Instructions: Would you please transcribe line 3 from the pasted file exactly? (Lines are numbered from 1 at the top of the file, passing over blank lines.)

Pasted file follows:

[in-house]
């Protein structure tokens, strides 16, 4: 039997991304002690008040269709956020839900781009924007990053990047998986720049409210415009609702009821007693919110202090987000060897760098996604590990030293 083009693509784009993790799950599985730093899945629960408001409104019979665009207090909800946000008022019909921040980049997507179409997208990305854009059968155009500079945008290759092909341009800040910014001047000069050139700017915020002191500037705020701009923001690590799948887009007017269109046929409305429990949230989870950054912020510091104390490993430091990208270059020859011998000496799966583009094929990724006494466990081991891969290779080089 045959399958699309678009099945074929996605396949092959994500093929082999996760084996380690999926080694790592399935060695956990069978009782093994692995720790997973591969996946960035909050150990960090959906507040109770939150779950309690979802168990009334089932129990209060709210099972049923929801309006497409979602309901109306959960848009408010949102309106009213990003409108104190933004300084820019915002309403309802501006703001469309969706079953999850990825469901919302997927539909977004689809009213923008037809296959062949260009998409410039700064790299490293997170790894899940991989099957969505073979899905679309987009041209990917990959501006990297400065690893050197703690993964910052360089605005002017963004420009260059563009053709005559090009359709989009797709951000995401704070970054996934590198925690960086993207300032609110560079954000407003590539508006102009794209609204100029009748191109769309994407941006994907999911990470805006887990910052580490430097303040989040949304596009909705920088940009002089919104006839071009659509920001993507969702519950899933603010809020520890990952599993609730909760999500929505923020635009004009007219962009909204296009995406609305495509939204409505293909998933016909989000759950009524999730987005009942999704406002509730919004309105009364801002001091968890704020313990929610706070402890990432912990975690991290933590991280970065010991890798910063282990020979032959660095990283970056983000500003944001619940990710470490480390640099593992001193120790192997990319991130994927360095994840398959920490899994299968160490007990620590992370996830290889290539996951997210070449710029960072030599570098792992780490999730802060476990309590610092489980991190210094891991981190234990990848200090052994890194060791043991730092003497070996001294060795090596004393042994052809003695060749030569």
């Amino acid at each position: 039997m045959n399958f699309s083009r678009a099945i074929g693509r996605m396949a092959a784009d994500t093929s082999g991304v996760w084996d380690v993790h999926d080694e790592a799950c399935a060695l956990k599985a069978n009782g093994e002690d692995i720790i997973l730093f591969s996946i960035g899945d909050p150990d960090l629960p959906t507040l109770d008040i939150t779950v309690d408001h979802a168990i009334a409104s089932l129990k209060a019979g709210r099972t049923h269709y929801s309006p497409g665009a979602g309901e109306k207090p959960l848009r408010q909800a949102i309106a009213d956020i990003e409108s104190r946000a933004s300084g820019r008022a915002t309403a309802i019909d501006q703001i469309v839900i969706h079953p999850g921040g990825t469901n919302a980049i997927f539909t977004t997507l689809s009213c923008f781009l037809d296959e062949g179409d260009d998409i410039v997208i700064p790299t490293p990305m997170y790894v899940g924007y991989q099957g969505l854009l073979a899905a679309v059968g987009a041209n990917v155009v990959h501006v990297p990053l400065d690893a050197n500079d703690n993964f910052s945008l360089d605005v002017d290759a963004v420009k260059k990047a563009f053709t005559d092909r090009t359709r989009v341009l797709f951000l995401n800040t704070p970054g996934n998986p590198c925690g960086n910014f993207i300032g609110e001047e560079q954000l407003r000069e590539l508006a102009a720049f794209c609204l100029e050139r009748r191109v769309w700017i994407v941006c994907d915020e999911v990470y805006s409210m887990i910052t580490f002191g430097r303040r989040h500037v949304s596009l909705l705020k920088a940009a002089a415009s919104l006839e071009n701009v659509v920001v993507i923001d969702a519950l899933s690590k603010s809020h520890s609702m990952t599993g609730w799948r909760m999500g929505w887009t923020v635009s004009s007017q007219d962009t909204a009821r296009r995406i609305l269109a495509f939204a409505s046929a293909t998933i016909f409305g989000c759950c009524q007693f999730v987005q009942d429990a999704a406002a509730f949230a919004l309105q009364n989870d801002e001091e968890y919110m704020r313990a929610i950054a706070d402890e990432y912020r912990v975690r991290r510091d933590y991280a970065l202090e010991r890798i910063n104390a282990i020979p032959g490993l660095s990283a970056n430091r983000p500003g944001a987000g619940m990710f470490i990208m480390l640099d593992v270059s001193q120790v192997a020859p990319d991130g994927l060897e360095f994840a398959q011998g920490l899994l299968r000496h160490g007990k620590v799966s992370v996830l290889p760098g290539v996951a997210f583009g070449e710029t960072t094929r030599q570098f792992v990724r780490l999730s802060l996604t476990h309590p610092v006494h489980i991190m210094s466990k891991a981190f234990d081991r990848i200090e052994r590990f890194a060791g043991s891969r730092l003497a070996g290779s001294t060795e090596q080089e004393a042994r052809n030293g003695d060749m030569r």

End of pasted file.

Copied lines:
């Amino acid at each position: 039997m045959n399958f699309s083009r678009a099945i074929g693509r996605m396949a092959a784009d994500t093929s082999g991304v996760w084996d380690v993790h999926d080694e790592a799950c399935a060695l956990k599985a069978n009782g093994e002690d692995i720790i997973l730093f591969s996946i960035g899945d909050p150990d960090l629960p959906t507040l109770d008040i939150t779950v309690d408001h979802a168990i009334a409104s089932l129990k209060a019979g709210r099972t049923h269709y929801s309006p497409g665009a979602g309901e109306k207090p959960l848009r408010q909800a949102i309106a009213d956020i990003e409108s104190r946000a933004s300084g820019r008022a915002t309403a309802i019909d501006q703001i469309v839900i969706h079953p999850g921040g990825t469901n919302a980049i997927f539909t977004t997507l689809s009213c923008f781009l037809d296959e062949g179409d260009d998409i410039v997208i700064p790299t490293p990305m997170y790894v899940g924007y991989q099957g969505l854009l073979a899905a679309v059968g987009a041209n990917v155009v990959h501006v990297p990053l400065d690893a050197n500079d703690n993964f910052s945008l360089d605005v002017d290759a963004v420009k260059k990047a563009f053709t005559d092909r090009t359709r989009v341009l797709f951000l995401n800040t704070p970054g996934n998986p590198c925690g960086n910014f993207i300032g609110e001047e560079q954000l407003r000069e590539l508006a102009a720049f794209c609204l100029e050139r009748r191109v769309w700017i994407v941006c994907d915020e999911v990470y805006s409210m887990i910052t580490f002191g430097r303040r989040h500037v949304s596009l909705l705020k920088a940009a002089a415009s919104l006839e071009n701009v659509v920001v993507i923001d969702a519950l899933s690590k603010s809020h520890s609702m990952t599993g609730w799948r909760m999500g929505w887009t923020v635009s004009s007017q007219d962009t909204a009821r296009r995406i609305l269109a495509f939204a409505s046929a293909t998933i016909f409305g989000c759950c009524q007693f999730v987005q009942d429990a999704a406002a509730f949230a919004l309105q009364n989870d801002e001091e968890y919110m704020r313990a929610i950054a706070d402890e990432y912020r912990v975690r991290r510091d933590y991280a970065l202090e010991r890798i910063n104390a282990i020979p032959g490993l660095s990283a970056n430091r983000p500003g944001a987000g619940m990710f470490i990208m480390l640099d593992v270059s001193q120790v192997a020859p990319d991130g994927l060897e360095f994840a398959q011998g920490l899994l299968r000496h160490g007990k620590v799966s992370v996830l290889p760098g290539v996951a997210f583009g070449e710029t960072t094929r030599q570098f792992v990724r780490l999730s802060l996604t476990h309590p610092v006494h489980i991190m210094s466990k891991a981190f234990d081991r990848i200090e052994r590990f890194a060791g043991s891969r730092l003497a070996g290779s001294t060795e090596q080089e004393a042994r052809n030293g003695d060749m030569r």